My very wise friend Karla made an observation while cleaning and organizing a few weeks ago. Her kids were letting go of their childhood toys and she was struck by the amount of seemingly wasted stuff she was tossing. The plastic toys that get played with once or twice, the stickers, superballs, Polly Pockets and such that accumulate all over the house. She wrote, “I felt like I was flushing thousands of dollars away. I wanted to go back and relive every $6.00 purchase and salt away that money for the things I’d really like to give them now; a bigger college fund, a teenage bedroom, private music lessons, hockey camp”.
Her comments have been running over and over in my head for the last couple of weeks. I wrestle with this in my own home and have tried to find a solution. The problem with just saying “no” at the store, is that a life lesson at the store level doesn’t really work with a kid. Kids can’t grasp the benefit of long-term savings. How can I teach my child responsible consumerism?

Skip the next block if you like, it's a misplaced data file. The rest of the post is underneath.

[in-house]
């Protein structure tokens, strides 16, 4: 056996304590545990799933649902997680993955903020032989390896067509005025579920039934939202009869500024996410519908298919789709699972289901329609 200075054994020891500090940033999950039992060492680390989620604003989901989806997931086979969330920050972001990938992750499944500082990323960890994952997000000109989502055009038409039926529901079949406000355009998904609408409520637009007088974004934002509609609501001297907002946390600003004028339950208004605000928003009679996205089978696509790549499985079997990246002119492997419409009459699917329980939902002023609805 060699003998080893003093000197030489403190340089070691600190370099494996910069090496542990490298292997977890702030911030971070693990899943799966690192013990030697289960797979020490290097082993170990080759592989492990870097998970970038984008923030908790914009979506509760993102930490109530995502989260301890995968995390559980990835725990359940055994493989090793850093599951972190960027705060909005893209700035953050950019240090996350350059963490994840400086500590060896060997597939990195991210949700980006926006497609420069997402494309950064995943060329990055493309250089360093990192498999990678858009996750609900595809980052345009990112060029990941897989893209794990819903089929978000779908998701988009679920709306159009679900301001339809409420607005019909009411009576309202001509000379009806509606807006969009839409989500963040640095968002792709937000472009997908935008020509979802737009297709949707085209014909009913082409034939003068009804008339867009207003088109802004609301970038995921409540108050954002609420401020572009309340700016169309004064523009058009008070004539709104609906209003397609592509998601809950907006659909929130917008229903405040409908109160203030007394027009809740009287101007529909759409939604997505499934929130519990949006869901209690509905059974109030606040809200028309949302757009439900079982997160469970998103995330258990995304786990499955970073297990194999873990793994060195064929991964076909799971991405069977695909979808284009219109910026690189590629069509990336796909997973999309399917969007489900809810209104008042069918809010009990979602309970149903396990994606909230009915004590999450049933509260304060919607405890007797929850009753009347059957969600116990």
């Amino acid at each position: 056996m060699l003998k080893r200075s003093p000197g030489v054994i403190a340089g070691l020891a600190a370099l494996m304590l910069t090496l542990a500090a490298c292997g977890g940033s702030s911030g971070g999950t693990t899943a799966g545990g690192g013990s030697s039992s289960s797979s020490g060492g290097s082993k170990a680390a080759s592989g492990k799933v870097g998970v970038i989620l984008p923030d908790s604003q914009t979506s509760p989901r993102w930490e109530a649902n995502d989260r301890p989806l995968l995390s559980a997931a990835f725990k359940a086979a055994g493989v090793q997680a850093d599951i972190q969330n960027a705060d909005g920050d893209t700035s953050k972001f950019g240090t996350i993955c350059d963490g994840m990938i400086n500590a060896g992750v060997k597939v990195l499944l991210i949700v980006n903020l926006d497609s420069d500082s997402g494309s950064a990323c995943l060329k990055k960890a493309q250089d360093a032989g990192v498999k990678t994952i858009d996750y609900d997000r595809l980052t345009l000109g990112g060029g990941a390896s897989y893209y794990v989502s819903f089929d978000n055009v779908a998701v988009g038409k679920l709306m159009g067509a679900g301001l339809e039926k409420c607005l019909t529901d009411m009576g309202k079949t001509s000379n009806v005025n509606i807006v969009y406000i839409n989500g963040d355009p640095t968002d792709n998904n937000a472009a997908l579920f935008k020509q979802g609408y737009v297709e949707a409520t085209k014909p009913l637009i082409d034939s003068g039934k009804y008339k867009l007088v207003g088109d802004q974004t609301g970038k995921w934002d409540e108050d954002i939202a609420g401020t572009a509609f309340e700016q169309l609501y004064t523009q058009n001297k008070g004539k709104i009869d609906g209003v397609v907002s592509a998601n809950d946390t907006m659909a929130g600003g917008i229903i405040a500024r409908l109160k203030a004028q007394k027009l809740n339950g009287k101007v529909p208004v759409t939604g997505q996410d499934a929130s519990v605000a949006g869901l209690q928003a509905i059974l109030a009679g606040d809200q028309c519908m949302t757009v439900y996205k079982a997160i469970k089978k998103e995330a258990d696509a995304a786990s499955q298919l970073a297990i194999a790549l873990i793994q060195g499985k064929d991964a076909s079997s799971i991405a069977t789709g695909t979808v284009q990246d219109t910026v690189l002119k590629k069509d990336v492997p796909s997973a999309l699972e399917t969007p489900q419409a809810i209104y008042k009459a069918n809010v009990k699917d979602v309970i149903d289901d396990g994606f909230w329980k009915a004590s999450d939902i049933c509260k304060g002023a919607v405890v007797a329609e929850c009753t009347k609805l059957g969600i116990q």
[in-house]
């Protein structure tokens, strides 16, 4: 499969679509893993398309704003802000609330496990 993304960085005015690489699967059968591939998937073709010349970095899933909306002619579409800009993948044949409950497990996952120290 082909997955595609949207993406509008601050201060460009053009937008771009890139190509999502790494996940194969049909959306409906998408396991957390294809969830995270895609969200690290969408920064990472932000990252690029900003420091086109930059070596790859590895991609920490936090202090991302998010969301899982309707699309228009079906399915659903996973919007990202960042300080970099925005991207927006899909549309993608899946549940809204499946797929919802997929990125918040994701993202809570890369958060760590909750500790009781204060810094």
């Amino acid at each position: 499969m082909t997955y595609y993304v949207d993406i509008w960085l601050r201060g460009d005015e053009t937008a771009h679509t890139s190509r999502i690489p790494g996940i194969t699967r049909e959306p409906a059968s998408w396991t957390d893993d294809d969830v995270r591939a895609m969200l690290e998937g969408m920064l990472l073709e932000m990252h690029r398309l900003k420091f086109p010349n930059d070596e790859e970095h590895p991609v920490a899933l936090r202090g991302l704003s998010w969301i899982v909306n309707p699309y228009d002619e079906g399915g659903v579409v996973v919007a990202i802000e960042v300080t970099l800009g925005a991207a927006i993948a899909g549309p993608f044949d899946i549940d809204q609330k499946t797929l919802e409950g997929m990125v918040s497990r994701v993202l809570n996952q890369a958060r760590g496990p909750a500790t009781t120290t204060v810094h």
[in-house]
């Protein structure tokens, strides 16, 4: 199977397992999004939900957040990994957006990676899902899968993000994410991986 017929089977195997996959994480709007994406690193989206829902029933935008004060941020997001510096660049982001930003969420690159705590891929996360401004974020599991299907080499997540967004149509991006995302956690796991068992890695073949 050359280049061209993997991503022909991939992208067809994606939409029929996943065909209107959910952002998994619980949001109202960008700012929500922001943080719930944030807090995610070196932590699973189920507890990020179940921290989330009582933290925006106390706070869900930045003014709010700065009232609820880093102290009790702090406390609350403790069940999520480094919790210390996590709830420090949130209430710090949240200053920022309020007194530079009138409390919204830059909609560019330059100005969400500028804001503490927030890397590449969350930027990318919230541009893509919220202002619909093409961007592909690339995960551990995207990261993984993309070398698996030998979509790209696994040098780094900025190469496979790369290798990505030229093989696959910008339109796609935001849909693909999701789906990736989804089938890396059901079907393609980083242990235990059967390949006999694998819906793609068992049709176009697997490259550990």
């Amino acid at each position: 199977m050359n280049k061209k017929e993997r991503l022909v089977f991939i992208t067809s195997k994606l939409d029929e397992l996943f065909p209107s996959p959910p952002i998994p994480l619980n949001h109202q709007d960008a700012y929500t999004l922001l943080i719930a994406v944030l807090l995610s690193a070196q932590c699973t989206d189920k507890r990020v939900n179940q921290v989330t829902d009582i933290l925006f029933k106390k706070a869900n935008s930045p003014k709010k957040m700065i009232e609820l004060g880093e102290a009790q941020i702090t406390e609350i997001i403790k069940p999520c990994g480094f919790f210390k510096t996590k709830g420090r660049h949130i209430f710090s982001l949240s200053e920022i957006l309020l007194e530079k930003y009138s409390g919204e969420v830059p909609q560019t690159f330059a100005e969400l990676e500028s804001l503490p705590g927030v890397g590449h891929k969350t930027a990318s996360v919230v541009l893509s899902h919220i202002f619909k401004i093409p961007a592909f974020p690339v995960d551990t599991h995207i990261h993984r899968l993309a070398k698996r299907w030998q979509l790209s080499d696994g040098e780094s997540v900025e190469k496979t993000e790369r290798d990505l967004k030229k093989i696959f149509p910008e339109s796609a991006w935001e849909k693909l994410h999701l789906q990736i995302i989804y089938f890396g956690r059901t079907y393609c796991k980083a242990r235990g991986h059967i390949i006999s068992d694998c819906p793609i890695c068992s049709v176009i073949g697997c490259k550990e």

My (7-year-old) daughter Sophia and I are launching the Savvy Spenders Project and I’m encouraging all of you to try it at home. Savvy Spenders will apply to all “extra” purchases that are non-essential to running a home, (so groceries and other essentials are exempt). We sat down together and came up with the following guidelines;
When at the store and considering a purchase we will ask, IS THIS NECESSARY? If not, we will pass and record how much money we’ve saved. I’ll probably just use notes on my Blackberry or send myself an email with the amount so that I can record it.
At the end of three months we are going to see what we’ve saved by just NOT BUYING. Half of the savings can go toward a family purchase, (ice cream out or something fun) and the other half will go to charity. By the way, the charity idea was Sophia’s. She will help determine how we spend what was saved – I think this is key.
I’ll blog about it from time to time, including some Q&A with Sophia. If you plan to try something like this in your own home, I encourage you to keep it simple. Notice that we haven’t started out with a lot of rules around what we are trying to do. She’s 7 and I’m busy, so our process needs to be simple and easy to maintain.
As always, please send me your ideas, thoughts and comments. Happy Saving!